Picture this: you’re standing on the tailgate of a C130 Hercules flying at just over 10000 feet. The smell of vomit is faint now, whipped away by the blast of air that accompanied the opening of the huge ramp. On your back is a parachute and strapped to your legs is a rucksack that weighs about the same as a teenage child. Your rifle is tied to your body, the metal length sheathed in canvas.
The lamps – traffic lights for airborne troops – switched from red to green. A thumbs up from the dispatcher and you leap. And what a jump it is.
Memories of your first freefall descent are mashed and mingled with a rush of adrenaline and mental checks as you plummet towards Earth. This is good. Better – this is the pinnacle of your dreams. Once more you are at the apex of personal ambition.
And then you land.
Reality reminds you that, even though your body may ache and complain, there is still a job to be done.
A few years back you’d never considered the thought of growing older and even about your ability to continue meeting the physical demands of an arduous life. Now it's very different. You feel the bone jarring landing and a little voice in your head makes its presence known.
In a few years that constant companion in your mind will be loud enough to acknowledge: the dream is over – time to hand back your parachute and leave the hard life behind. Thanks for your time – you are now a has-been!
Wow! That cuts deep. Your dreams were real for a time and now they are about to be consigned to the ‘once upon a time’ box of memories you carry inside you.
Regardless of background we are all susceptible to the decline that come with age. Disease, injury and, most notably, death, have a cruel habit of taking the train set of our dreams – that labour of love you build in the garage or spare room of your head– and smashing it against the wall.
Now you stand amongst a scene of utter carnage. The locomotive, a powerhouse fueled by your own drive and belief, lies wrecked and broken. Carriages, containers each carrying echoes of your past desires and future hopes, are broken, crushed by Mother Nature's huge fist.
Worse, the track – the path you had chosen and built – is buckled and twisted with no hope of repair.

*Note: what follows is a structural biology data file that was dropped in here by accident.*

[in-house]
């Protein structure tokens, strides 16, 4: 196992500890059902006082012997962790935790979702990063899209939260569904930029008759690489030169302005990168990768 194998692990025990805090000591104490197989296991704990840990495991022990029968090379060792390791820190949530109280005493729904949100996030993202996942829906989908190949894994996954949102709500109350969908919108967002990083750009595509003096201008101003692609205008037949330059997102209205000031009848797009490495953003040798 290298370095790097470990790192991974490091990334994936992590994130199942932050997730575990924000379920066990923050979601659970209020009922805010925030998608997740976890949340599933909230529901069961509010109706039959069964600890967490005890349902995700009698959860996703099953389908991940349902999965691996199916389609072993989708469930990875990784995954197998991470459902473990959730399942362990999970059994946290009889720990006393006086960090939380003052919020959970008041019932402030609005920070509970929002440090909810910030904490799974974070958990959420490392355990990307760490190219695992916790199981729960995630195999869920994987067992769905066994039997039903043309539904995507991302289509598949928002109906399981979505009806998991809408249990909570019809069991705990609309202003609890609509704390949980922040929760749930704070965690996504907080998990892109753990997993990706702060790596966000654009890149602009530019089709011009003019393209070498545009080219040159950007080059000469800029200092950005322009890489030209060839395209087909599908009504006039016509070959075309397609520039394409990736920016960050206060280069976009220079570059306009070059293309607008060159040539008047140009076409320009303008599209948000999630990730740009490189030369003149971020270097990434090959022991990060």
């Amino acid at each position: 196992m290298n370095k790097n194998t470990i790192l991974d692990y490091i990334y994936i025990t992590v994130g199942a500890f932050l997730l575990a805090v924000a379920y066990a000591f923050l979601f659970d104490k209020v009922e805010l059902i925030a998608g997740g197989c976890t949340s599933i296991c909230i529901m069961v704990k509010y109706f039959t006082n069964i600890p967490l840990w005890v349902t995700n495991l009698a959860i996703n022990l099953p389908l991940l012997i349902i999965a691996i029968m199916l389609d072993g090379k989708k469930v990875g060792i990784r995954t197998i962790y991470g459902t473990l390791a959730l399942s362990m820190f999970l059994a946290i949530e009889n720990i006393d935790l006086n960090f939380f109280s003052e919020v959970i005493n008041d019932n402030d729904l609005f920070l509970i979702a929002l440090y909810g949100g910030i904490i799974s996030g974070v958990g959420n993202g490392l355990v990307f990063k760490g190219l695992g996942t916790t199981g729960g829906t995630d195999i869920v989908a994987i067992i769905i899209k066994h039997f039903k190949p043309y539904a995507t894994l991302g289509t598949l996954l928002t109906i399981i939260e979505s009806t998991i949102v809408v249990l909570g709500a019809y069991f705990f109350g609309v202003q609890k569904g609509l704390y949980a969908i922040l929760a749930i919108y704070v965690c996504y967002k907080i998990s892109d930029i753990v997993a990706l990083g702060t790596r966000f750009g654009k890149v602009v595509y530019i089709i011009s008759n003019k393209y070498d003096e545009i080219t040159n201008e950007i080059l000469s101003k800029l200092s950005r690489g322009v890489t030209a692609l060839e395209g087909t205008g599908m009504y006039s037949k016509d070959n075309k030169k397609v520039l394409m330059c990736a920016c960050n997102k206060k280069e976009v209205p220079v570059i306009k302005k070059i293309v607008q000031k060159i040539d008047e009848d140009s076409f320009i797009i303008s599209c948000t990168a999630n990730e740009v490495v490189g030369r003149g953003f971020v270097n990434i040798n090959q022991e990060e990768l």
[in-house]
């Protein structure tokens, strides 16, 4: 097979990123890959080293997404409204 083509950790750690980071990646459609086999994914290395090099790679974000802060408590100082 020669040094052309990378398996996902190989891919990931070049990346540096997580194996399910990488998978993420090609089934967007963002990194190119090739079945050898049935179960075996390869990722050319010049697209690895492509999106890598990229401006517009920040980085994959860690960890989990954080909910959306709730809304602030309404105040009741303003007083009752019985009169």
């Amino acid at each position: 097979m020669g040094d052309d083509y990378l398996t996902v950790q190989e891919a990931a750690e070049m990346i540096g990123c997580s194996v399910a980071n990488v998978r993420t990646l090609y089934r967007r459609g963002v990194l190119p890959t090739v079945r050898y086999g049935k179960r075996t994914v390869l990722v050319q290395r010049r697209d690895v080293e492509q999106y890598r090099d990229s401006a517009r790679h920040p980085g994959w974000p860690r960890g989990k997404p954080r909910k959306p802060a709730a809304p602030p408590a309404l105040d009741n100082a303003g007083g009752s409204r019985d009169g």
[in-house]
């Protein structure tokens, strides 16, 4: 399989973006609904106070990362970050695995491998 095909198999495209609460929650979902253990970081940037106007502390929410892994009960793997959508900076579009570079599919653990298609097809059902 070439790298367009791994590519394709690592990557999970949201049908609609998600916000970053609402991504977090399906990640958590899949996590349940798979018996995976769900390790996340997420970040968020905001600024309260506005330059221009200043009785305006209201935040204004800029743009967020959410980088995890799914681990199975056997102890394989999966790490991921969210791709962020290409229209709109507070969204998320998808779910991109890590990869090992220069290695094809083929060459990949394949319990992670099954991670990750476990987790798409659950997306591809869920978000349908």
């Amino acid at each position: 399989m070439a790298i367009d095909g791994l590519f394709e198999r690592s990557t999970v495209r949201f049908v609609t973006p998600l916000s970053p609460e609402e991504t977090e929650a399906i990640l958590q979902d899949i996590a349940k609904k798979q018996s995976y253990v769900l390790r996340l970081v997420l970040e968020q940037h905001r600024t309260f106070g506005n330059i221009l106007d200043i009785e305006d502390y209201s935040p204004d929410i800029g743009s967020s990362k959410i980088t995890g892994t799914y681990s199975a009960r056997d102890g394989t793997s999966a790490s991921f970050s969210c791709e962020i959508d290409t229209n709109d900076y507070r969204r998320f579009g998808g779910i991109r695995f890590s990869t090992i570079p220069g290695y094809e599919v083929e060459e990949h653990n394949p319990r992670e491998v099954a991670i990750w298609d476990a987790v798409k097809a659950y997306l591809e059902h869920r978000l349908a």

So that was life. It was fun for a time, but now you've succumbed to the inevitable. All you have left is a few memories, maybe a box of souvenirs and most notable of all the aches and grumbles nestled in your bones and muscles. Your dreams are at an end.
Wait! Rewind, please. Yes, we are all in agreement: the body declines and those lofty goals we once set and achieved are now passed on to the next generation, but you still have so much to give.
Your mind is a well of experience and one ripe for tapping. Memories can be molded, repurposed into cautionary tales and stories. Or better, insights made into the great things we can achieve when mind and body work in unison and towards a common goal. Rather than inspiring by doing, we mentor and nurture with the skills we have learned and honed over the years.
There are countless children out there in need of a guiding hand to help see them through the tough times. Take your knowledge of the arduous and what it takes to overcome, wrap the lessons learned in your life and fashion them into a form to be consumed, digested and acted upon. Make those who need help understand the power of they already carry inside them.
Time moves fast and has no respect for your dreams – the ticking hand of the clock and the passing of years are nothing more than a reminder of how fast your life will rush by. Those seconds, minutes and hours are also the lifespan of your dreams – almost endless. And even after the inevitable day comes your dreams will live on in the mind, body and values of those people you chose to nurture.
Now put yourself back on the tailgate and ask where all of this is going to lead: a few years of fun following only your dreams, or a lifetime in which you bring on the next generation and help them to reach those pinnacles you've have already visited?